I’ve Cooked 30 Thanksgiving Dinners—Here’s My #1 Tip for Less Stress

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Spoiler alert: The key to success is to start your cooking in advance. From passion fruit mousse to creamy pumpkin soup, these recipes can all be made days or even weeks ahead of time.

I’ve been making my family’s Thanksgiving dinner for over 30 years, and coaching friends and family through their own for nearly as long. I have pals that refer to me as their personal Turkey Hotline, and one who dubbed me a Thanksgiving Doula. One of my tried-and-true guidelines for a successful celebration meal is to lean hard into make-ahead dishes. I have my own meals down to such a science that I even have time for an afternoon nap on the day to keep me energized. Your fridge and freezer are your best friends for advance planning, from complete dishes to ones that can be partially prepped and readied for easy finishing. Whether you are hosting your own meal or attending a potluck, getting your various offerings organized before the day will keep you calm and collected, and most importantly, keep the focus on spending time with friends and family.

Two of the easiest courses to prep in advance are starters and desserts, and I find that getting these done early is enormously helpful in keeping everyone sane on the day. After all, if you have your appetizers organized and out, it will keep folks fed while you deal with the main event, and having dessert squared away means you don’t have to start fussing in the debris field of your post-meal kitchen. Even better? All of these recipes are great to have in your back pocket for any fall or winter entertaining, since none of them are strictly holiday fare. Instead, I hope having something a little bit new and exciting to add to your traditional menu will be inspiring!

For starters, try a new take on the classic mini-quiche appetizer, and go crustless! These little one-bite wonders are packed with flavor from real-deal caramelized onions and cheese, with a lift from fresh herbs. Easy to make and freeze, they are a crowd-pleaser and a boon to anyone who needs a gluten-free option. But even better? You can make them larger to serve as easy individual breakfast eggs for your houseful of holiday visitors or in a traditional pie plate for a light lunch option.

Soups are always great for make-ahead, and I usually make mine in double batches to keep the freezer stocked. Why not try delight and surprise your friends with a savory peanut soup? And if you call it peanut butter soup, even your most skeptical kiddo will dive right in.

The second soup has a very special place in my heart. I was very late to the game when it came to discovering the foods of Southeast Asia, and even later to an understanding of the rich and diverse regionality of the culinary foodways of that part of the world. But when my friend, chef Sam Fore of Tuk Tuk Lexington, introduced me to some of the Sri Lankan flavors of her family, I was hooked. Having always been challenged with spicy foods, I was delighted to find instead a complex layering of spice that brings warmth and intensity without searing heat. Sri Lankan curry powders are roasted, which provides a subtle nuttiness. And it was Sam’s version of seeni sambol, an onion sauté with tamarind, that has become one of my go-to’s for garnishing everything from sandwiches to this Sri Lankan-inspired Curried Pumpkin Soup. One of the wonderful things about exploring the foods of other cultures is that it can change the way you cook. I have always made pumpkin soup as a starter for my Thanksgiving dinner, but this version adopts some of the techniques and ingredients from Sri Lankan-style curries to make a soup that is at once comforting and totally new. It is in no way an authentic Sri Lankan dish, but I hope it honors the inspiration.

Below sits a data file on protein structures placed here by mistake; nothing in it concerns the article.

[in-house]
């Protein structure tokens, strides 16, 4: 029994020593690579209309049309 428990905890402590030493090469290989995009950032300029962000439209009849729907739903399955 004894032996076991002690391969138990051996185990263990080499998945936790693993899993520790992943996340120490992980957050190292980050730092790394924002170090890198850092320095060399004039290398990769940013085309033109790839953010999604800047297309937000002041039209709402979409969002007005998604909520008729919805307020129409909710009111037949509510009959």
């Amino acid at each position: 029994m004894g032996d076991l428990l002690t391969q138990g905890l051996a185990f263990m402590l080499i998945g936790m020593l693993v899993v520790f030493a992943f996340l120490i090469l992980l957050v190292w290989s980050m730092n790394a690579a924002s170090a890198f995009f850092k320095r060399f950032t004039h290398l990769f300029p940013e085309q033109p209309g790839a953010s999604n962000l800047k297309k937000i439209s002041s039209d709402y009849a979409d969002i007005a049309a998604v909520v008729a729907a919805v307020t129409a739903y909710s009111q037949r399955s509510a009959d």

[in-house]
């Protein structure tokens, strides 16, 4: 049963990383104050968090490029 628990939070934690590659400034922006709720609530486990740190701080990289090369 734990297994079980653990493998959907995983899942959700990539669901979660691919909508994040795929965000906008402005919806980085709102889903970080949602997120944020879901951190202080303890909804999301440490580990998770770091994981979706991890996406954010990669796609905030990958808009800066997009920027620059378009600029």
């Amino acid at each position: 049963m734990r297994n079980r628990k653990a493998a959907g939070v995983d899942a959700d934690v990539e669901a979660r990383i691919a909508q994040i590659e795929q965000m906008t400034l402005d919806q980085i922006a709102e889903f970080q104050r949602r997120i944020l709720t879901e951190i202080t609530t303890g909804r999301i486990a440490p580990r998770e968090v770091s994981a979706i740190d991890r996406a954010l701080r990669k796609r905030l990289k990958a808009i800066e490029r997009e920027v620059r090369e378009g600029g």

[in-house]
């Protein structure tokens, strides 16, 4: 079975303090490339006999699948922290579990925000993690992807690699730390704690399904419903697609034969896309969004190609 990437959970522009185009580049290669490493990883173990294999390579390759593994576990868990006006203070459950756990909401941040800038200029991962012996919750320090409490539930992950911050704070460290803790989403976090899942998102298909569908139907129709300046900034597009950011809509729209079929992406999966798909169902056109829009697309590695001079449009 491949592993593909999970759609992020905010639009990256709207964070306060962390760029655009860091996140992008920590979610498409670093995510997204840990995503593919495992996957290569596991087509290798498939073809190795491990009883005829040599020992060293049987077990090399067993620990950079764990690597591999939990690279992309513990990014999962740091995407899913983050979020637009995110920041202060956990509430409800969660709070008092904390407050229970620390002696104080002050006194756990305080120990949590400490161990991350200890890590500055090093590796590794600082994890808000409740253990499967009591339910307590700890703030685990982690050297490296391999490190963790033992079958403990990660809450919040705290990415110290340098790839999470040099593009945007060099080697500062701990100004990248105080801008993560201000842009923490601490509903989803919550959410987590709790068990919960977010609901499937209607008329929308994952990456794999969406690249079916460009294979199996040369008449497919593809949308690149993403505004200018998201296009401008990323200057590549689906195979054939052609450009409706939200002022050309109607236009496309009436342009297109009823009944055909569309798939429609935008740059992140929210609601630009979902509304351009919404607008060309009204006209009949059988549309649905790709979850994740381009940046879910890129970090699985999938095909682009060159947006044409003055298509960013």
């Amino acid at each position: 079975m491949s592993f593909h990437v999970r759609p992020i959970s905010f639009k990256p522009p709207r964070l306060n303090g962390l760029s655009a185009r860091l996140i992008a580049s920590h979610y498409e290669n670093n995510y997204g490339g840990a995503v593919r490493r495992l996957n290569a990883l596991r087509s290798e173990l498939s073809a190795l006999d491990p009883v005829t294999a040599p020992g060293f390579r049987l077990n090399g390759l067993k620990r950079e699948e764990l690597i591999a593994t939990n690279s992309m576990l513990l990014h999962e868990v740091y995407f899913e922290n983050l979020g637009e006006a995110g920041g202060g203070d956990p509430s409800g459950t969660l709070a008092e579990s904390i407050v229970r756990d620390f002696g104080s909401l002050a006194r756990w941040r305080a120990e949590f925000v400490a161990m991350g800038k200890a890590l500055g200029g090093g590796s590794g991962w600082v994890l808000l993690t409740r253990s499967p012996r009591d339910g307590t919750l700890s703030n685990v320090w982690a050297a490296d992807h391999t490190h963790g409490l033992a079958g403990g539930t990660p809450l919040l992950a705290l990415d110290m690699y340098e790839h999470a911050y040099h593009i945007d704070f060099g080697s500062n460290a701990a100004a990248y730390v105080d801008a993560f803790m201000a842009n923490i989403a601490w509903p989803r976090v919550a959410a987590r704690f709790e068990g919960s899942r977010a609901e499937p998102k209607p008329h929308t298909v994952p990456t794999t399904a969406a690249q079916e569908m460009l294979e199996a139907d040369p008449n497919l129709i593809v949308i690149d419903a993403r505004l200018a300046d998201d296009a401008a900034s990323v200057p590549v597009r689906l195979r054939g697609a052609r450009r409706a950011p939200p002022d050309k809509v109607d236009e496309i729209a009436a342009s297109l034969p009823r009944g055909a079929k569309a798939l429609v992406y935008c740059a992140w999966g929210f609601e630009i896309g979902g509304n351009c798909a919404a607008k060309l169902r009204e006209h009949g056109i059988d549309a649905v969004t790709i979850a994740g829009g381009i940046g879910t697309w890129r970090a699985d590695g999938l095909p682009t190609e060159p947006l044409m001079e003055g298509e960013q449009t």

When it comes to sweet treats for after dinner, once again I have veered from the classic to find some other ways to delight your guests. A sweet potato pound cake with a maple glaze is all-in on the spices and flavors of the season, and makes a fun alternative to a sweet potato pie.

This sweet potato pound cake started out as a way to use up leftovers from Thanksgiving dinner, but quickly became its own reason to make sweet potatoes.

Shortcakes might be usually relegated to summer berry season at your house, but breaking them out of their seasonal mold is perfect for Thanksgiving. This version packs dried cranberries and orange zest into a cakelet that lands somewhere between a biscuit and a scone, enhanced with a hint of cardamom. Served with a cranberry-orange compote and brown sugar crème fraîche, it’s a homey dessert that helps fill the gap on a buffet covered in 10 kinds of pie.

These cranberry-orange shortcakes are designed to be on the small side, since there are usually many desserts on offer on Thanksgiving.

Finally, but maybe my favorite secret weapon, a passion fruit mousse. I have always subscribed to the idea that every meal should have one dish that is surprising, and bringing in this enlivening tropical dessert is a great surprise to spring on your guests or your hosts. It’s easy to make, but packs powerful flavor and is just the thing to excite your palate after a heavy supper. It is one dessert I make all year long, and I bet you will too.

The bright tartness of this passion fruit mousse makes a lovely ending to a rich feast. A garnish of toasted almonds brings crunch, but toasted coconut flakes would be lovely as well.

However you celebrate, getting a few things done ahead of time will help you feel like the host with the most, or the guest who does best, and anything that helps relieve any kind of stress this time of year is worth exploring. So get cooking and have fun!

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